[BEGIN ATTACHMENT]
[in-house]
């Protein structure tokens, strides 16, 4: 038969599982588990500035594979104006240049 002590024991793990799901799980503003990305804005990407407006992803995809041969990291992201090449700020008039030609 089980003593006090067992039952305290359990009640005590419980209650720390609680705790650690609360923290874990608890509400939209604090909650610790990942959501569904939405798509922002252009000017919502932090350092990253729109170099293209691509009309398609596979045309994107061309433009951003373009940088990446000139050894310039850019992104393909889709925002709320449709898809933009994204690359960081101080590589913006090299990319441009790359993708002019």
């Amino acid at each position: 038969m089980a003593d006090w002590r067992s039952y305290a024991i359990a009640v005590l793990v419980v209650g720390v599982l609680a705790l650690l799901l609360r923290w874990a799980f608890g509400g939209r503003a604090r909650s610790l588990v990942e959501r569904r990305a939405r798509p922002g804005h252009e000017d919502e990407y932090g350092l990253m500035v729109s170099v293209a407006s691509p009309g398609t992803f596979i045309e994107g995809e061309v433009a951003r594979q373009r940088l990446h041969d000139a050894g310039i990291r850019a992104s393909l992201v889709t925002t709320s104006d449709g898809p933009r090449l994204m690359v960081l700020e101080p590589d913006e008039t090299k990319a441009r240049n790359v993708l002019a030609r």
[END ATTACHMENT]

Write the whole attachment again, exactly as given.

[in-house]
């Protein structure tokens, strides 16, 4: 038969599982588990500035594979104006240049 002590024991793990799901799980503003990305804005990407407006992803995809041969990291992201090449700020008039030609 089980003593006090067992039952305290359990009640005590419980209650720390609680705790650690609360923290874990608890509400939209604090909650610790990942959501569904939405798509922002252009000017919502932090350092990253729109170099293209691509009309398609596979045309994107061309433009951003373009940088990446000139050894310039850019992104393909889709925002709320449709898809933009994204690359960081101080590589913006090299990319441009790359993708002019």
């Amino acid at each position: 038969m089980a003593d006090w002590r067992s039952y305290a024991i359990a009640v005590l793990v419980v209650g720390v599982l609680a705790l650690l799901l609360r923290w874990a799980f608890g509400g939209r503003a604090r909650s610790l588990v990942e959501r569904r990305a939405r798509p922002g804005h252009e000017d919502e990407y932090g350092l990253m500035v729109s170099v293209a407006s691509p009309g398609t992803f596979i045309e994107g995809e061309v433009a951003r594979q373009r940088l990446h041969d000139a050894g310039i990291r850019a992104s393909l992201v889709t925002t709320s104006d449709g898809p933009r090449l994204m690359v960081l700020e101080p590589d913006e008039t090299k990319a441009r240049n790359v993708l002019a030609r």